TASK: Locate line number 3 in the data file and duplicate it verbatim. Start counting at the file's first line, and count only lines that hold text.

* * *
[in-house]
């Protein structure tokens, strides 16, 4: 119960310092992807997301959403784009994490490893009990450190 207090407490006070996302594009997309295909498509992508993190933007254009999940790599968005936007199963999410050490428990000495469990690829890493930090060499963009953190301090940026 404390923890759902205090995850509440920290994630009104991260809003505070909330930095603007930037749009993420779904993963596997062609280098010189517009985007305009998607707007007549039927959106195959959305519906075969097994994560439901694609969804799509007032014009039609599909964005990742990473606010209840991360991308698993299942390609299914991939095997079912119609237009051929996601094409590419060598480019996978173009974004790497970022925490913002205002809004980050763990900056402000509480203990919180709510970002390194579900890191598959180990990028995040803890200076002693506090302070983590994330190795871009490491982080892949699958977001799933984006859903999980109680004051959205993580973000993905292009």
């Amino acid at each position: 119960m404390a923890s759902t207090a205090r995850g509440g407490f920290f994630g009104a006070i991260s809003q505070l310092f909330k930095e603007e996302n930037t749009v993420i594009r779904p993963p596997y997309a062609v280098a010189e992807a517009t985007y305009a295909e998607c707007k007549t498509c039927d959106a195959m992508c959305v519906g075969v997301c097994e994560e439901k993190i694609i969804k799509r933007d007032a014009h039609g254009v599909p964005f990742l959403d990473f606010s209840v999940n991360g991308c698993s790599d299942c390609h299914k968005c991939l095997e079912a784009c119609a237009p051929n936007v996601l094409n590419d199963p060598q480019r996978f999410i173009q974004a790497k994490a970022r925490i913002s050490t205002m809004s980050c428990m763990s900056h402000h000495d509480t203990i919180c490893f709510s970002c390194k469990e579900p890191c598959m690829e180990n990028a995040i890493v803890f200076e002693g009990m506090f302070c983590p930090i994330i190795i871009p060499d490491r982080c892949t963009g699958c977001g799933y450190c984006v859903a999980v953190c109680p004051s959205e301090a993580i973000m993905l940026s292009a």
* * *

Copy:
């Amino acid at each position: 119960m404390a923890s759902t207090a205090r995850g509440g407490f920290f994630g009104a006070i991260s809003q505070l310092f909330k930095e603007e996302n930037t749009v993420i594009r779904p993963p596997y997309a062609v280098a010189e992807a517009t985007y305009a295909e998607c707007k007549t498509c039927d959106a195959m992508c959305v519906g075969v997301c097994e994560e439901k993190i694609i969804k799509r933007d007032a014009h039609g254009v599909p964005f990742l959403d990473f606010s209840v999940n991360g991308c698993s790599d299942c390609h299914k968005c991939l095997e079912a784009c119609a237009p051929n936007v996601l094409n590419d199963p060598q480019r996978f999410i173009q974004a790497k994490a970022r925490i913002s050490t205002m809004s980050c428990m763990s900056h402000h000495d509480t203990i919180c490893f709510s970002c390194k469990e579900p890191c598959m690829e180990n990028a995040i890493v803890f200076e002693g009990m506090f302070c983590p930090i994330i190795i871009p060499d490491r982080c892949t963009g699958c977001g799933y450190c984006v859903a999980v953190c109680p004051s959205e301090a993580i973000m993905l940026s292009a």